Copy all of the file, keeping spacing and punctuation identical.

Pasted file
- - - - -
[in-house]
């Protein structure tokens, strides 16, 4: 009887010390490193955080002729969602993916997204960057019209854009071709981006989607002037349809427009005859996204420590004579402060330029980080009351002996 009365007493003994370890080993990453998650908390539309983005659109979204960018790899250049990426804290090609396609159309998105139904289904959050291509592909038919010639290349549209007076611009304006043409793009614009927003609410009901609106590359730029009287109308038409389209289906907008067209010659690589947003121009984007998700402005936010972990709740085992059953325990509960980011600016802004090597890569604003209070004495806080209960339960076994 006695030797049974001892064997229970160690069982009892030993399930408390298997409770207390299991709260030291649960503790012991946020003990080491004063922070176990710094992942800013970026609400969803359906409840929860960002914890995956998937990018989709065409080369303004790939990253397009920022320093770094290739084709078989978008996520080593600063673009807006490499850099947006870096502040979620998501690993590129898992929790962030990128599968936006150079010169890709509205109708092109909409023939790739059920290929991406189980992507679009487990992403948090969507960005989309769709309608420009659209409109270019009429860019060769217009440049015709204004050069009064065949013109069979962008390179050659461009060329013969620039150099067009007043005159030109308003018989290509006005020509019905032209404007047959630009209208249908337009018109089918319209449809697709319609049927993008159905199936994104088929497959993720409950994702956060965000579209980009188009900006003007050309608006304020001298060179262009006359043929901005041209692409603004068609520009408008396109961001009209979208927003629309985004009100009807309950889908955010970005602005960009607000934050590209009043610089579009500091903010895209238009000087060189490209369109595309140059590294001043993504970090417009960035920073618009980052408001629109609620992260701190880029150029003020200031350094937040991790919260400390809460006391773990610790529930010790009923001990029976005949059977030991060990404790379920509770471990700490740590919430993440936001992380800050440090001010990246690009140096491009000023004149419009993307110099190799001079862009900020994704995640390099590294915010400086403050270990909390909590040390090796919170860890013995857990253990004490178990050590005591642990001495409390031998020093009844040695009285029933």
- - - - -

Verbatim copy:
[in-house]
């Protein structure tokens, strides 16, 4: 009887010390490193955080002729969602993916997204960057019209854009071709981006989607002037349809427009005859996204420590004579402060330029980080009351002996 009365007493003994370890080993990453998650908390539309983005659109979204960018790899250049990426804290090609396609159309998105139904289904959050291509592909038919010639290349549209007076611009304006043409793009614009927003609410009901609106590359730029009287109308038409389209289906907008067209010659690589947003121009984007998700402005936010972990709740085992059953325990509960980011600016802004090597890569604003209070004495806080209960339960076994 006695030797049974001892064997229970160690069982009892030993399930408390298997409770207390299991709260030291649960503790012991946020003990080491004063922070176990710094992942800013970026609400969803359906409840929860960002914890995956998937990018989709065409080369303004790939990253397009920022320093770094290739084709078989978008996520080593600063673009807006490499850099947006870096502040979620998501690993590129898992929790962030990128599968936006150079010169890709509205109708092109909409023939790739059920290929991406189980992507679009487990992403948090969507960005989309769709309608420009659209409109270019009429860019060769217009440049015709204004050069009064065949013109069979962008390179050659461009060329013969620039150099067009007043005159030109308003018989290509006005020509019905032209404007047959630009209208249908337009018109089918319209449809697709319609049927993008159905199936994104088929497959993720409950994702956060965000579209980009188009900006003007050309608006304020001298060179262009006359043929901005041209692409603004068609520009408008396109961001009209979208927003629309985004009100009807309950889908955010970005602005960009607000934050590209009043610089579009500091903010895209238009000087060189490209369109595309140059590294001043993504970090417009960035920073618009980052408001629109609620992260701190880029150029003020200031350094937040991790919260400390809460006391773990610790529930010790009923001990029976005949059977030991060990404790379920509770471990700490740590919430993440936001992380800050440090001010990246690009140096491009000023004149419009993307110099190799001079862009900020994704995640390099590294915010400086403050270990909390909590040390090796919170860890013995857990253990004490178990050590005591642990001495409390031998020093009844040695009285029933």